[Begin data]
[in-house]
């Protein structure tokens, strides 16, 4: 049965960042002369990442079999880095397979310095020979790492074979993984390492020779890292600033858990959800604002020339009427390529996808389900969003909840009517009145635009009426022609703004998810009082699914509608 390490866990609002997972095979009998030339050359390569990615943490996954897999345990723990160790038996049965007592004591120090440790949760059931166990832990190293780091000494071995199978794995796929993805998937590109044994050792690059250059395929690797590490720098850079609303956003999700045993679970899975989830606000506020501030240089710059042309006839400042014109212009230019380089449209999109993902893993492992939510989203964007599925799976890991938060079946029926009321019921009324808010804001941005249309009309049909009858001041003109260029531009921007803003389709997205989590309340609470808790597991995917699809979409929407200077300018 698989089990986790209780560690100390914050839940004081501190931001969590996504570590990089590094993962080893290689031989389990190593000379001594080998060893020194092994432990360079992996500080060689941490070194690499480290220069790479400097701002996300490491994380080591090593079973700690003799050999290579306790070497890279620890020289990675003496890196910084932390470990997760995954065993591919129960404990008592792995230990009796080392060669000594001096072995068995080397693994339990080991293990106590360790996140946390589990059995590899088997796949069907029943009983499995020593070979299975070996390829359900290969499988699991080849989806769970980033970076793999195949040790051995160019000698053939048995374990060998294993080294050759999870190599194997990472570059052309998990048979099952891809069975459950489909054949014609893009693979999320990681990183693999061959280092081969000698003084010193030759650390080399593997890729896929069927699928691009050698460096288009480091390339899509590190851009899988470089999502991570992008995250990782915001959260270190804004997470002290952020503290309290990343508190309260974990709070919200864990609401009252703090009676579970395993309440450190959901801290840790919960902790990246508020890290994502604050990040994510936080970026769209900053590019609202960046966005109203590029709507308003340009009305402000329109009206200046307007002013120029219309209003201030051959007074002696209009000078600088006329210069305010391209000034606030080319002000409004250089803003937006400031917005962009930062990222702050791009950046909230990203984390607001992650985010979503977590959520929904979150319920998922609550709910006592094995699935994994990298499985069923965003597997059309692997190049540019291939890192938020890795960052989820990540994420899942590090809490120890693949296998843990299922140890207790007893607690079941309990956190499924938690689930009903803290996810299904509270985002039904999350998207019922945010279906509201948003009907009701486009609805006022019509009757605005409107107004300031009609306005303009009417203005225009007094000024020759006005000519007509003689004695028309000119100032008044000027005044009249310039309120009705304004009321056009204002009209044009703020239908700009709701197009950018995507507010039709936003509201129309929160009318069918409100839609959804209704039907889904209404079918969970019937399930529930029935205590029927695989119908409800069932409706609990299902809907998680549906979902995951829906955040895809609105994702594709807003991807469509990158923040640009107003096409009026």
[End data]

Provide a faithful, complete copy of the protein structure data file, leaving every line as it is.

[in-house]
């Protein structure tokens, strides 16, 4: 049965960042002369990442079999880095397979310095020979790492074979993984390492020779890292600033858990959800604002020339009427390529996808389900969003909840009517009145635009009426022609703004998810009082699914509608 390490866990609002997972095979009998030339050359390569990615943490996954897999345990723990160790038996049965007592004591120090440790949760059931166990832990190293780091000494071995199978794995796929993805998937590109044994050792690059250059395929690797590490720098850079609303956003999700045993679970899975989830606000506020501030240089710059042309006839400042014109212009230019380089449209999109993902893993492992939510989203964007599925799976890991938060079946029926009321019921009324808010804001941005249309009309049909009858001041003109260029531009921007803003389709997205989590309340609470808790597991995917699809979409929407200077300018 698989089990986790209780560690100390914050839940004081501190931001969590996504570590990089590094993962080893290689031989389990190593000379001594080998060893020194092994432990360079992996500080060689941490070194690499480290220069790479400097701002996300490491994380080591090593079973700690003799050999290579306790070497890279620890020289990675003496890196910084932390470990997760995954065993591919129960404990008592792995230990009796080392060669000594001096072995068995080397693994339990080991293990106590360790996140946390589990059995590899088997796949069907029943009983499995020593070979299975070996390829359900290969499988699991080849989806769970980033970076793999195949040790051995160019000698053939048995374990060998294993080294050759999870190599194997990472570059052309998990048979099952891809069975459950489909054949014609893009693979999320990681990183693999061959280092081969000698003084010193030759650390080399593997890729896929069927699928691009050698460096288009480091390339899509590190851009899988470089999502991570992008995250990782915001959260270190804004997470002290952020503290309290990343508190309260974990709070919200864990609401009252703090009676579970395993309440450190959901801290840790919960902790990246508020890290994502604050990040994510936080970026769209900053590019609202960046966005109203590029709507308003340009009305402000329109009206200046307007002013120029219309209003201030051959007074002696209009000078600088006329210069305010391209000034606030080319002000409004250089803003937006400031917005962009930062990222702050791009950046909230990203984390607001992650985010979503977590959520929904979150319920998922609550709910006592094995699935994994990298499985069923965003597997059309692997190049540019291939890192938020890795960052989820990540994420899942590090809490120890693949296998843990299922140890207790007893607690079941309990956190499924938690689930009903803290996810299904509270985002039904999350998207019922945010279906509201948003009907009701486009609805006022019509009757605005409107107004300031009609306005303009009417203005225009007094000024020759006005000519007509003689004695028309000119100032008044000027005044009249310039309120009705304004009321056009204002009209044009703020239908700009709701197009950018995507507010039709936003509201129309929160009318069918409100839609959804209704039907889904209404079918969970019937399930529930029935205590029927695989119908409800069932409706609990299902809907998680549906979902995951829906955040895809609105994702594709807003991807469509990158923040640009107003096409009026």